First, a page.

Album Reviews

Isobel Campbell – Bow To Love

(Cooking Vinyl) UK release date: 17 May 2024

A collection of cool, breezy pop songs underlaid with unexpected steel, here lies soothing balm for a troubled world

Isobel Campbell - Bow To Love Isobel Campbell has had quite the journey over the last 30 years or so. Beginning with her early days as a founder member of Belle and Sebastian, before collaborating with the likes of Bill Wells and Snow Patrol and, of course, arguably her creative peak, recording three albums with the late grunge icon Mark Lanegan.

It was only in 2020 that Campbell resurfaced after nearly a decade of disputes with record labels, with There Is No Other, an about-turn from her work with Lanegan and a return to the understated, quiet indie-folk she made her name with. It was unfortunate that There Is No Other was released at the beginning of a global pandemic, as it deserved to be more of a hit than it actually was.

That issue can be set straight now though with Campbell’s fifth solo album. Bow To Love picks up where There Is No Other left off – a collection of cool, breezy pop songs that have an unexpected steel underneath them. That steel is exemplified by the opening Everything Falls Apart, which sees Campbell gently singing “everything falls apart, you son of a bitch”. Described by Campbell as an “elegy to the patriarchy”, there’s a hazy feel to the song, which pops up repeatedly through the album.

Do Or Die is introduced by a gently plucked guitar and some whispery vocals from Campbell, who even manages to quote Star Wars’ Yoda in the chorus: “do or do not, there is no try, it’s do or die”. Later in the album, 4316 brings the tempo up a notch, employing a sunny, 60s pop feeling – there’s a darkness underscoring this more upbeat mood though, with lyrics that veer on despondent as Campbell frets about the world: “4316 and the world is a mess” runs the deceptively cheery chorus.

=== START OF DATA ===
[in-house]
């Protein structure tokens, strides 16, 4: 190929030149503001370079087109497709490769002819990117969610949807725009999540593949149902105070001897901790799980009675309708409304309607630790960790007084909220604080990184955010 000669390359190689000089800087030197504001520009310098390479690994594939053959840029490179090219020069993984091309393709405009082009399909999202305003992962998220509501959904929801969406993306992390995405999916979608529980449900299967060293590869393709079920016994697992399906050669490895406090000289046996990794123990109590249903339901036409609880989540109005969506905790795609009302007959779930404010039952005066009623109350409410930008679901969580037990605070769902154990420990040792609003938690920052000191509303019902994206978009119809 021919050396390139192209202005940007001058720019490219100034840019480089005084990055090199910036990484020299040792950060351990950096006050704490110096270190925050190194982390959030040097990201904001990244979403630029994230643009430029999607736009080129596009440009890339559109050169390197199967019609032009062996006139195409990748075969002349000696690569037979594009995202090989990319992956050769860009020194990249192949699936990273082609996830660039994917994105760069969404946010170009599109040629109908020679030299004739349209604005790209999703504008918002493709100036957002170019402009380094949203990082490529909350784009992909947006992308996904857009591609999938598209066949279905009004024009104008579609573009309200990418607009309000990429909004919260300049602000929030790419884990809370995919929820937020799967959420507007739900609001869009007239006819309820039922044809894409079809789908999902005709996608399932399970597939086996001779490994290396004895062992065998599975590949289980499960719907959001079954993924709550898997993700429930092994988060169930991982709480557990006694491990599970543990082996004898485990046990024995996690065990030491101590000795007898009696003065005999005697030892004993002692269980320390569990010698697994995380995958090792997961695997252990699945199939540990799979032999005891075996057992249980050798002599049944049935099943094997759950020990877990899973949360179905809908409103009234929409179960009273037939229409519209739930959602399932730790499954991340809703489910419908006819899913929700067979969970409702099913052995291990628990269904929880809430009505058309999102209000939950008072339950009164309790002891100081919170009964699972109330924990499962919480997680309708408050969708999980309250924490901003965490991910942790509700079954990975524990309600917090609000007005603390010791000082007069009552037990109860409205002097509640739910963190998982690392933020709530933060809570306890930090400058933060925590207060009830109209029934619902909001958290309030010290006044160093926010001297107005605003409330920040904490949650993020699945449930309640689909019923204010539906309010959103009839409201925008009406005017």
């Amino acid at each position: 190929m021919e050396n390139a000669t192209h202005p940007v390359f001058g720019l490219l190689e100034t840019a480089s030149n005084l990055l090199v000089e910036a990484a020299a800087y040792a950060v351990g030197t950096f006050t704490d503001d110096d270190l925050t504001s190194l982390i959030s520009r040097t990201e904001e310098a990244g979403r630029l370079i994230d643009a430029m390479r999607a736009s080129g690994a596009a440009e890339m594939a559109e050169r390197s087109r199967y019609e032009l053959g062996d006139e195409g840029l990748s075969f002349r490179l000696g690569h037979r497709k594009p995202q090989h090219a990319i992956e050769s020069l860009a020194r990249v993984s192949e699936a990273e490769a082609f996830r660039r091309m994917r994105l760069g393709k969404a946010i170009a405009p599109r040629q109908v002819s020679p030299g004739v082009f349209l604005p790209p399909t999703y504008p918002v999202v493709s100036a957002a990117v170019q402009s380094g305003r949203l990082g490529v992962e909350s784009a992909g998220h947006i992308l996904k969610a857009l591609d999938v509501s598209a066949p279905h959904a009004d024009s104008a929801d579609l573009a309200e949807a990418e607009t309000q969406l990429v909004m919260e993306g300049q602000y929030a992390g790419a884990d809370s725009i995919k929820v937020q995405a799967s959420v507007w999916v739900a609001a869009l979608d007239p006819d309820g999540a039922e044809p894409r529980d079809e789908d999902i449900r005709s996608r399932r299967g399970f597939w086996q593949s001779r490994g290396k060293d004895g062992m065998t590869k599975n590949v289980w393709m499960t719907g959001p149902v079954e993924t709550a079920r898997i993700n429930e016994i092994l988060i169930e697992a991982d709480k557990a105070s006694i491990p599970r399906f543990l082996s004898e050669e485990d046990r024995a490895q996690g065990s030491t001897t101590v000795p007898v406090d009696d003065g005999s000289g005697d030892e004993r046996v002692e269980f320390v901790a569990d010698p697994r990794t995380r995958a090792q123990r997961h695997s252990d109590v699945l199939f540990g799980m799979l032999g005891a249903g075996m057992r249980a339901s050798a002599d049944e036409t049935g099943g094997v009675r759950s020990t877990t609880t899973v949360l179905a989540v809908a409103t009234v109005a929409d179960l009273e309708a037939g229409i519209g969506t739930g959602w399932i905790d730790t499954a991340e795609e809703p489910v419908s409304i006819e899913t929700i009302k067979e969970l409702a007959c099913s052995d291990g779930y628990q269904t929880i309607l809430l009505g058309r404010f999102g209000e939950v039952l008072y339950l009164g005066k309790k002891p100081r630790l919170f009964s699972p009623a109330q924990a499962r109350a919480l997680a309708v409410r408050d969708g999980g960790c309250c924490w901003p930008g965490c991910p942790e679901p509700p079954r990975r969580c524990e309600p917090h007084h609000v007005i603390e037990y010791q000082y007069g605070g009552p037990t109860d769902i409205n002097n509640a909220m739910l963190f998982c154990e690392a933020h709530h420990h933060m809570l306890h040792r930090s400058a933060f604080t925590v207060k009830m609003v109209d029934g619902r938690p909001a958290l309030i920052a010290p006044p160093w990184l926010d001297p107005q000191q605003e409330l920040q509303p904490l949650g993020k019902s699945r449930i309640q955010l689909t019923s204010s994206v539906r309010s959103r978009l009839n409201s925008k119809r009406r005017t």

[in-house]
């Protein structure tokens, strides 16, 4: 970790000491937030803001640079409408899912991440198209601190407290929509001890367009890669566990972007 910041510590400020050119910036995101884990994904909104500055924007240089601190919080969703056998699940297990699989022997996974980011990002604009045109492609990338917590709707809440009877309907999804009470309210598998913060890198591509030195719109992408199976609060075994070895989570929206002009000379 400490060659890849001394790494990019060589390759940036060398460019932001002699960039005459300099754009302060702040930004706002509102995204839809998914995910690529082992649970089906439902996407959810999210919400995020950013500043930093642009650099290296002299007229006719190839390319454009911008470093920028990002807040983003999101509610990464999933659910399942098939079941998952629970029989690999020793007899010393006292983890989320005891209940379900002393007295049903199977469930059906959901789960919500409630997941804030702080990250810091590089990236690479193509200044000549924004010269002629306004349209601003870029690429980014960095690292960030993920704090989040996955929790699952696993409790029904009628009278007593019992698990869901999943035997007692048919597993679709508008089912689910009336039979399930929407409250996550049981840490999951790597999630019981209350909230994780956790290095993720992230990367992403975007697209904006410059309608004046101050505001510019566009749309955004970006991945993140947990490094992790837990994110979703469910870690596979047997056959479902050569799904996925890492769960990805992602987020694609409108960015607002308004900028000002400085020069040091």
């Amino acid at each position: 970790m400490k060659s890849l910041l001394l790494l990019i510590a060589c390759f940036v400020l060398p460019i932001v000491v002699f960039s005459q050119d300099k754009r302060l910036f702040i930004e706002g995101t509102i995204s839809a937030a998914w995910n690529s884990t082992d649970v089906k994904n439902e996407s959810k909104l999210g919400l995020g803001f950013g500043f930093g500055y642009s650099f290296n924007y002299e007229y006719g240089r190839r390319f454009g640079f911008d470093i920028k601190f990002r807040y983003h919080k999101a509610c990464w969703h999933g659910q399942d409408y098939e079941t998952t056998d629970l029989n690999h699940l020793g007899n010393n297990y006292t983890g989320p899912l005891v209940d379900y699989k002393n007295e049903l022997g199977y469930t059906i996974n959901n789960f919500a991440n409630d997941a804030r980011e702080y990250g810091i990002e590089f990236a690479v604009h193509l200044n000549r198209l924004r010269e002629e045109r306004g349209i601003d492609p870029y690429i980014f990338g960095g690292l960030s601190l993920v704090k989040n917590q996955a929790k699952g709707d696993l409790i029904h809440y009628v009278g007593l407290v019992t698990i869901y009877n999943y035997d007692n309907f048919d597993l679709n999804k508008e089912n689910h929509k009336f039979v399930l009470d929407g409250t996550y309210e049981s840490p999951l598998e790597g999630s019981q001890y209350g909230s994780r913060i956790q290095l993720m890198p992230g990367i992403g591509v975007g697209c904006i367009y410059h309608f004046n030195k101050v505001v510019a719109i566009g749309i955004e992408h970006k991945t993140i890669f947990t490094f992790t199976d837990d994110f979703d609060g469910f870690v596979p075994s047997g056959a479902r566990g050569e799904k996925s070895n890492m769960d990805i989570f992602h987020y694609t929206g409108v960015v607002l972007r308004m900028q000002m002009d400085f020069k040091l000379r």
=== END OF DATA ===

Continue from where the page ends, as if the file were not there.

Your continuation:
Dopamine is as pleasurable and narcotic as its title would suggest, simply a languid ballad which shows off Campbell’s soft vocals to their best effect, while Take This Poison is achingly dramatic and tense, a droning synth underscoring Campbell’s voice as she intones “drink it down, breath out fear”. It all feels strangely portentous at times.

Although Bow To Love is not a particularly strident album, there’s a quiet political element to it at times. Keep Calm Carry On was written in the wake of the Brexit vote, and the way Campbell gently sings “Go back to where you came from, go back to where you don’t belong” is lulling and chilling at the same time. The shuffling rhythms of the title track looks at the state of the world and decides that “it’s not enough to bow to love”, but the folk/country arrangements mean that it never becomes too bleak to listen to.

A faithful cover of the Dire Straits song Why Worry rounds off the album, and pretty much encapsulates the message of the record as a whole: “Why worry, there should be laughter after pain, there should be sunshine after rain”. Some people may find the pace of Bow To Love a bit too pedestrian, but most of the time, Campbell’s music feels like a soothing balm for a troubled world.

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